Fulfillment By Amazon

July 19th, 2011

Fulfillment By Amazon (FBA) is a bigger program than I ever expected. In this program, a seller ships his or her inventory to Amazon.com’s warehouse. You pay a UPS shipping fee, and a storage fee. But when you sell something, you notify Amazon, and they do the shipping for you. You don’t have to box, label, or haul to the post office. And shipping takes place 24/7. These are not the best things about the program. The biggest benefits are:

1. Items stored in the FBA program are eligible for Free Super Saver Shipping, Amazon Prime, or other discounted shipping rates. Thus, people are more likely to choose them. And, items with discounted shipping go to the top in search results when they are tied with competing products that aren’t FBA.

2. Because of the free shipping, you can raise your price to match your competition. Even if you have the same price as someone who is not using FBA, you get at the top of the search results. And when you sell, your profit is dramatically higher.

3. You can use FBA with marketplaces other than Amazon.com. It’s a multi-channel selling tool.

E-commerce is about margin, not volume. If you make $3 on 10 sales you’re doing better than someone who makes $1 margin on 25 sales. FBA not only has a big convenience factor but it raises sellers’ margin considerably.

I just wrote an article for ECommerceBytes about FBA and talked to Chris Green about FBAPower, his FBA software site. The next few posts will be about this subject.

My article for AuctionBytes on Business Implications of Google+ has just gone online. Now I can mention it on my blog, I can tweet about it, I can post on Facebook, and of course, I could mention Google+. Wow, I need something like HootSuite to help me do all this at once.

Google has a lot of cards in its hand, if it decides to put them altogether, the company’s social networking service Google+ can make substantial inroads in Facebook’s market share. Suppose Google+ enables businesses to set up profile pages. Suppose content posted on Google+ is included in the algorithms and data used to present search results. Suppose Picasa can be turned into a sort of visual sales catalog linked to Google Checkout and Google Product Search. (A PC World article speculates that many of these services could be interlinked in the near future.) Suddenly, all those SMBs knocking themselves out to get into Google’s search results have an inside track. And it’s all free. If Google can seize this opportunity, they can provide serious competition for Facebook, which is a seriously good thing.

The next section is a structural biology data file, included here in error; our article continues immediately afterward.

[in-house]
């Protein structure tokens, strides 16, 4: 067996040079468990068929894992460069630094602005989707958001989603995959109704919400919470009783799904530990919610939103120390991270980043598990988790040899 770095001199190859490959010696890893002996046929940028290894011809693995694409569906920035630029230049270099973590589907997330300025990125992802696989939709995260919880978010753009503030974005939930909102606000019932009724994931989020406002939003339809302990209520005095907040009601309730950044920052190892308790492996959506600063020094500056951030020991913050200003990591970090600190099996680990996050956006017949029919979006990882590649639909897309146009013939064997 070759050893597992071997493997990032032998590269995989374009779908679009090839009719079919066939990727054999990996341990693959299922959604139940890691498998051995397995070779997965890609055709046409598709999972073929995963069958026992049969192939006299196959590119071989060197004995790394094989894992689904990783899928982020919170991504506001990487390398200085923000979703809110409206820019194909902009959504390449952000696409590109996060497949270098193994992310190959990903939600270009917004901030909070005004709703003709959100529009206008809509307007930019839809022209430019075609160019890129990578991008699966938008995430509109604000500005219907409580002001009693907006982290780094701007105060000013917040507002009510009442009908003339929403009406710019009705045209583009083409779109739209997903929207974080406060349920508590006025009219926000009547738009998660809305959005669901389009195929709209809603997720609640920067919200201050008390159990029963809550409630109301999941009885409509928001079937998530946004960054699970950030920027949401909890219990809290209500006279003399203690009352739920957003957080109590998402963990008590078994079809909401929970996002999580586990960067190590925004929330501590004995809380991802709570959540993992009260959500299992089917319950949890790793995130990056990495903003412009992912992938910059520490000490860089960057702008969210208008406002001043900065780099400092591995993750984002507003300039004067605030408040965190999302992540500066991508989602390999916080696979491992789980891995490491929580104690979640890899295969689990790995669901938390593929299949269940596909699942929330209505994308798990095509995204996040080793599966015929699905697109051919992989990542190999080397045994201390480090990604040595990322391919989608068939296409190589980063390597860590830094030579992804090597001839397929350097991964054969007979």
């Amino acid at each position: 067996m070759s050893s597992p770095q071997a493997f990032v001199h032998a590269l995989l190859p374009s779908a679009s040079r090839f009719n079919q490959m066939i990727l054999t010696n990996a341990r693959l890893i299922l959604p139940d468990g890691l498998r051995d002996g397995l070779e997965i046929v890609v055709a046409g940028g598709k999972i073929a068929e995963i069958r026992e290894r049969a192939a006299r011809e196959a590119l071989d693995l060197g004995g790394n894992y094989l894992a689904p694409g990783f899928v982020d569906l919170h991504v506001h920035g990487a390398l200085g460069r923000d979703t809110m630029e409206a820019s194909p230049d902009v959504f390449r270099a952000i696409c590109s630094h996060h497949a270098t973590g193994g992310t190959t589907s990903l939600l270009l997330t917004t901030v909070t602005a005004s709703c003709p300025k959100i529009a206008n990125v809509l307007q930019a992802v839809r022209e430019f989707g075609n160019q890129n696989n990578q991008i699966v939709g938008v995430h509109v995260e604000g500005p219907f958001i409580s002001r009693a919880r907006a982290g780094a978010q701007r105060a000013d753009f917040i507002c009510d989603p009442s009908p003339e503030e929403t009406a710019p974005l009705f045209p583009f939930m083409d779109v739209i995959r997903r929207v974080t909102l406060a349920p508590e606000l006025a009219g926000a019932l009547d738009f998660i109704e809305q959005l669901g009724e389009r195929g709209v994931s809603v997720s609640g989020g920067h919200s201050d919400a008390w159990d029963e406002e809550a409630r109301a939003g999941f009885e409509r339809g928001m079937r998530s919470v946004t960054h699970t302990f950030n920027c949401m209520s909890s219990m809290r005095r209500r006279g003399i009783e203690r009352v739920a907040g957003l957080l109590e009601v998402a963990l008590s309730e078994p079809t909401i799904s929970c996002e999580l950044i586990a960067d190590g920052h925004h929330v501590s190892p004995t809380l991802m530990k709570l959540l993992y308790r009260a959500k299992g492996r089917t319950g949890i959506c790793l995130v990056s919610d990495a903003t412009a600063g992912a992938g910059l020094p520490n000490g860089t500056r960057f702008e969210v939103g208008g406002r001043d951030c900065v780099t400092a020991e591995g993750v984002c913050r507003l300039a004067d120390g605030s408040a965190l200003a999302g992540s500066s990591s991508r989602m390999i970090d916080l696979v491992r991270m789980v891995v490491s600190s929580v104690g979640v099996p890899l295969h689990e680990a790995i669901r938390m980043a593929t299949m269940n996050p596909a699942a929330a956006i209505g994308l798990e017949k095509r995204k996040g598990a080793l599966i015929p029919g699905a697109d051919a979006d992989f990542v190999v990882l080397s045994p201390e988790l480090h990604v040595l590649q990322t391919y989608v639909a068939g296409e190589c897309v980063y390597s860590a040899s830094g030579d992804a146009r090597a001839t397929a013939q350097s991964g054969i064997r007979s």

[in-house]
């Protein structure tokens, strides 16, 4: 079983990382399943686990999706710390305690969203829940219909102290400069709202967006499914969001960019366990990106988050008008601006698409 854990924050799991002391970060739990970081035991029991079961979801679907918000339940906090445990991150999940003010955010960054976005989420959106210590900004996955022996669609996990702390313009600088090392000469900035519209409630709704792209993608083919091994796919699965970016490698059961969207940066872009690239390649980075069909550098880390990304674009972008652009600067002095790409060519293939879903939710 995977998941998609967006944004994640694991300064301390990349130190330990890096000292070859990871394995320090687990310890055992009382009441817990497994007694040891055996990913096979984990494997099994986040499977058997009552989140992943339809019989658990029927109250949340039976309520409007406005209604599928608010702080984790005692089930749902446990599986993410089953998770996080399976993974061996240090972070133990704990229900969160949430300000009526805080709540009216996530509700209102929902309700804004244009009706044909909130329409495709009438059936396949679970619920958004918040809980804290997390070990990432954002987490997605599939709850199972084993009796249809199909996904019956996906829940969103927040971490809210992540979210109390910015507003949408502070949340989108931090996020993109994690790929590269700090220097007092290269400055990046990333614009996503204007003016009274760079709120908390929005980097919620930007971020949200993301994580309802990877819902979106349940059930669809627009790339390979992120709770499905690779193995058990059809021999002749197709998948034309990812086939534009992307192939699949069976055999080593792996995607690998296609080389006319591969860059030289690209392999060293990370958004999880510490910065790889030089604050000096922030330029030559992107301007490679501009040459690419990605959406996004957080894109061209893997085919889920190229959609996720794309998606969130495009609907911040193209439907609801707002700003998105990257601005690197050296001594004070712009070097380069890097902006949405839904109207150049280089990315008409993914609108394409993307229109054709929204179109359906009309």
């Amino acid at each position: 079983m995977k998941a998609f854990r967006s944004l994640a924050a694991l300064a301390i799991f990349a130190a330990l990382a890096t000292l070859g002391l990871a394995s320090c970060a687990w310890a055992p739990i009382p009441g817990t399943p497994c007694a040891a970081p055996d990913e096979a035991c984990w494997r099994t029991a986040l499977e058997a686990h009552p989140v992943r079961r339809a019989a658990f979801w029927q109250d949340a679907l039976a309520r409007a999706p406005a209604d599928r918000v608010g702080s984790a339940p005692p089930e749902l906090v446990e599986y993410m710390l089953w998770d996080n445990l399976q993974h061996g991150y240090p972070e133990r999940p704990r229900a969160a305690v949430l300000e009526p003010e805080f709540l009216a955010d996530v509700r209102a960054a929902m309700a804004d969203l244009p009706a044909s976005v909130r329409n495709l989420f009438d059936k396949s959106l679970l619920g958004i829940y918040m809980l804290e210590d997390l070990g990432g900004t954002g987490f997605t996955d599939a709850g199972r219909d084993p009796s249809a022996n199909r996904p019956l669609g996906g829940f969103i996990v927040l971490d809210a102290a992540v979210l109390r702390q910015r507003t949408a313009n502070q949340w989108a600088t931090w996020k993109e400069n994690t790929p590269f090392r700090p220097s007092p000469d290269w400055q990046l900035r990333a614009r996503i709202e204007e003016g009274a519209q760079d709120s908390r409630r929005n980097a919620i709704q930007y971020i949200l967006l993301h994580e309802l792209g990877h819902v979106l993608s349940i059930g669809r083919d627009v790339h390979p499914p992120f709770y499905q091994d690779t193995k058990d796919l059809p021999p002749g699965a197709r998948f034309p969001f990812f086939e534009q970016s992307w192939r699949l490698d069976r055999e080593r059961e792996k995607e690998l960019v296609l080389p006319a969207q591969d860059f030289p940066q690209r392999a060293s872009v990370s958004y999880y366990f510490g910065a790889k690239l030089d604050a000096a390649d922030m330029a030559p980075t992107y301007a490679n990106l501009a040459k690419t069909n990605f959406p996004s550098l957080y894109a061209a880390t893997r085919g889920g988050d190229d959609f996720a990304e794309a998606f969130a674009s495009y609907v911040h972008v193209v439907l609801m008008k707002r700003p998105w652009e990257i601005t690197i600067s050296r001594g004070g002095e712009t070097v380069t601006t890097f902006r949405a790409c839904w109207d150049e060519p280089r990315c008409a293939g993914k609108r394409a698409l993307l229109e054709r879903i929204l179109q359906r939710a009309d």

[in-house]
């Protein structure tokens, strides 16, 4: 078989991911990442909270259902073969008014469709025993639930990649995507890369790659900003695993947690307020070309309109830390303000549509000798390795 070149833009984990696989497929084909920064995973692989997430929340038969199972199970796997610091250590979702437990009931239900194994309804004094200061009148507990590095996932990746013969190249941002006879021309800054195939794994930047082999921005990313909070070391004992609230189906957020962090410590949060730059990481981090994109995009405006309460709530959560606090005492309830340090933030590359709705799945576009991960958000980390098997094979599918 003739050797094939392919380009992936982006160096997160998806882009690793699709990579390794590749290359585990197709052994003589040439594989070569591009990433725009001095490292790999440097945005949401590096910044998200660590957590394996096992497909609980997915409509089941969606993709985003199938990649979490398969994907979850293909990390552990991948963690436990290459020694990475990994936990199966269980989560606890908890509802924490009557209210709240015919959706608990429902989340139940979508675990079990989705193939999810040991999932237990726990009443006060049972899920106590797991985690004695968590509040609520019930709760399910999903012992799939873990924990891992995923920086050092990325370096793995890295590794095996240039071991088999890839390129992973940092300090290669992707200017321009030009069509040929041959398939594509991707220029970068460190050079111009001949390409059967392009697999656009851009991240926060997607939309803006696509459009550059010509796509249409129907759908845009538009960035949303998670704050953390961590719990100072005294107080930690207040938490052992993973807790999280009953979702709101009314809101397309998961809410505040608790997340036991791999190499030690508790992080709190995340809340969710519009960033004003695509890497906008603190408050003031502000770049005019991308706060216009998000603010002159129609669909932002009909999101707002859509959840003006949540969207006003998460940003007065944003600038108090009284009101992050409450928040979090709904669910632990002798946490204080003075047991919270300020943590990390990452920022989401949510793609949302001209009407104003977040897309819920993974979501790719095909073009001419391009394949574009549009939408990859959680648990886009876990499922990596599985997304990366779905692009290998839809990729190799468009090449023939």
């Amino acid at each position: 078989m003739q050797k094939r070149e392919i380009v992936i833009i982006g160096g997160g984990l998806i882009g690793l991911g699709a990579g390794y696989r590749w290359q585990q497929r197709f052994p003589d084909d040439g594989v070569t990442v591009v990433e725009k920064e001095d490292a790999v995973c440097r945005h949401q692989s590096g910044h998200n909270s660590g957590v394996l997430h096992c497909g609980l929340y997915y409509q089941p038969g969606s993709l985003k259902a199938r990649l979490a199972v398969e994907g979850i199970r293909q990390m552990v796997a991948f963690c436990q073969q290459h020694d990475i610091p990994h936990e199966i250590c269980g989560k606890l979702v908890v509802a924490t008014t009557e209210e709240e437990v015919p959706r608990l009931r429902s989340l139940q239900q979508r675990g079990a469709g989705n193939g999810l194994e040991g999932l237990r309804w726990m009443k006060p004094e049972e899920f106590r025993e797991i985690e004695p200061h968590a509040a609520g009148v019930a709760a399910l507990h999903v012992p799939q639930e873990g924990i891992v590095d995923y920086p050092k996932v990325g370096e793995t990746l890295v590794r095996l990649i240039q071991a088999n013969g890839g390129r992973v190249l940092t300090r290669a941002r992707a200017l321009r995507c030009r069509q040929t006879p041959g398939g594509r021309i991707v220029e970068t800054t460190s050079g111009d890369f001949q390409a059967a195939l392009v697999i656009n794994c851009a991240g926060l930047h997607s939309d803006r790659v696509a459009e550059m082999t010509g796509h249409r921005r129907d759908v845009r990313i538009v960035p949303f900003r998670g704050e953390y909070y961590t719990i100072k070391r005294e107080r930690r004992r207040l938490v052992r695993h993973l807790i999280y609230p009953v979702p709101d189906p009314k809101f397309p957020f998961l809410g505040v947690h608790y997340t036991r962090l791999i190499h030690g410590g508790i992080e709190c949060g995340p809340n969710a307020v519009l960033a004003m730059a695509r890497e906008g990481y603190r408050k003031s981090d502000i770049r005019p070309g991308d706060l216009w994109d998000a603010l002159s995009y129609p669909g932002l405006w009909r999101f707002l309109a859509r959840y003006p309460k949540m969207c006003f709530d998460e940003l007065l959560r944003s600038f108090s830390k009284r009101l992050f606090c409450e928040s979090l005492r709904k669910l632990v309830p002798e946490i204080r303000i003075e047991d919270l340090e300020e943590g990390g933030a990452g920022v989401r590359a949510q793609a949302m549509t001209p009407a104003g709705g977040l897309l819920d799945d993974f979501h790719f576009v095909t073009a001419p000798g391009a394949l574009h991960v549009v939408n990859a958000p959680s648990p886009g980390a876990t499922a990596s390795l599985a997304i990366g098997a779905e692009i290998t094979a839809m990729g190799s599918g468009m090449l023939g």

I’m testing out Google+ and preparing some articles about it. I hope to focus on a subject I haven’t heard a thing about: Google+ for e-commerce and marketing. I think there’s a lot of potential for businesspeople, especially since you can divide Circles of acquaintances into friends, family, customers, business colleagues, coworkers, suppliers, or any categories you want to invent. Anna Maria Virzi, of ClickZ, got more information than I did from Google about business profiles in her own article. Businesses are being discouraged from setting them up right now, but they will be coming down the road.

Digital goods: That’s the opinion of Scott Silverman, former executive with Shop.org and now a co-founder of Ifeelgoods.com, a company that functions as a “digital incentives provider.” Ifeelgoods.com is currently focusing on Facebook Credits, the virtual unit of currency on Facebook. But they are also testing the use of Skype credits as incentives to make discount purchases, sign up for newsletters, download apps, or other activities. All of these things connect potential customers with businesses and increase the chances that they’ll eventually be converted into purchasers.

“For me, personally, I had been with Shop.org for 11 years, and gave me a vantage point shere I saw lot of trends developing like search and social media,” he commented in a recent interview. What gets me so excited every day about this opportunity and compelled me to leave a job that I loved was how large a market digital goods is right now and how little activity there has been to date on the part of marketers and brands taking advantage of this as a marketing vehicle.” he cites the example of Zynga the company that developed Farmville. Most people haven’t heard of Zynga. But their IPO is expected to bring in as much as 1 billion “When you actually play these games, you see how powerful they really are,” he says.

Find out more in my article about Ifeelgoods on AuctionBytes.